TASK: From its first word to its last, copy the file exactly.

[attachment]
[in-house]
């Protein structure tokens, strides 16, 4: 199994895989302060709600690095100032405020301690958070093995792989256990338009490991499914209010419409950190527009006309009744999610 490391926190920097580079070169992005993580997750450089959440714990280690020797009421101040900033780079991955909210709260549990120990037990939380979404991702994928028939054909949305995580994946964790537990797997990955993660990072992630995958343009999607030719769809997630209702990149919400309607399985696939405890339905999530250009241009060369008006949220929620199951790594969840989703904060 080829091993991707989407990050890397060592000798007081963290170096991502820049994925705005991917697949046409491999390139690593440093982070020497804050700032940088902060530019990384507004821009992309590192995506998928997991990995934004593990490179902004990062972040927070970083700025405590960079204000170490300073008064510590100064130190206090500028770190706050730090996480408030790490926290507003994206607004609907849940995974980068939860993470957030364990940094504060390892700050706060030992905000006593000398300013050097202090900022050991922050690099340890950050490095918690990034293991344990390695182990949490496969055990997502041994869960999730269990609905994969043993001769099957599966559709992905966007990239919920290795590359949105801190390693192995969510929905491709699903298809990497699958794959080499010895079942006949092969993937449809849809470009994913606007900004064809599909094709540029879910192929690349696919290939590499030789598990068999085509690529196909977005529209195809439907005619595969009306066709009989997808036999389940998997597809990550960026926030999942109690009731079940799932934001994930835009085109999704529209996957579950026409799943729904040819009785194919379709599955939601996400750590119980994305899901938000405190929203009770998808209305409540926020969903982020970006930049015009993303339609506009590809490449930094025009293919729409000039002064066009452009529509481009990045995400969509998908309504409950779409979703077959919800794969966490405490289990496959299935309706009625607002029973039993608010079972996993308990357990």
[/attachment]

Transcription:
[in-house]
């Protein structure tokens, strides 16, 4: 199994895989302060709600690095100032405020301690958070093995792989256990338009490991499914209010419409950190527009006309009744999610 490391926190920097580079070169992005993580997750450089959440714990280690020797009421101040900033780079991955909210709260549990120990037990939380979404991702994928028939054909949305995580994946964790537990797997990955993660990072992630995958343009999607030719769809997630209702990149919400309607399985696939405890339905999530250009241009060369008006949220929620199951790594969840989703904060 080829091993991707989407990050890397060592000798007081963290170096991502820049994925705005991917697949046409491999390139690593440093982070020497804050700032940088902060530019990384507004821009992309590192995506998928997991990995934004593990490179902004990062972040927070970083700025405590960079204000170490300073008064510590100064130190206090500028770190706050730090996480408030790490926290507003994206607004609907849940995974980068939860993470957030364990940094504060390892700050706060030992905000006593000398300013050097202090900022050991922050690099340890950050490095918690990034293991344990390695182990949490496969055990997502041994869960999730269990609905994969043993001769099957599966559709992905966007990239919920290795590359949105801190390693192995969510929905491709699903298809990497699958794959080499010895079942006949092969993937449809849809470009994913606007900004064809599909094709540029879910192929690349696919290939590499030789598990068999085509690529196909977005529209195809439907005619595969009306066709009989997808036999389940998997597809990550960026926030999942109690009731079940799932934001994930835009085109999704529209996957579950026409799943729904040819009785194919379709599955939601996400750590119980994305899901938000405190929203009770998808209305409540926020969903982020970006930049015009993303339609506009590809490449930094025009293919729409000039002064066009452009529509481009990045995400969509998908309504409950779409979703077959919800794969966490405490289990496959299935309706009625607002029973039993608010079972996993308990357990």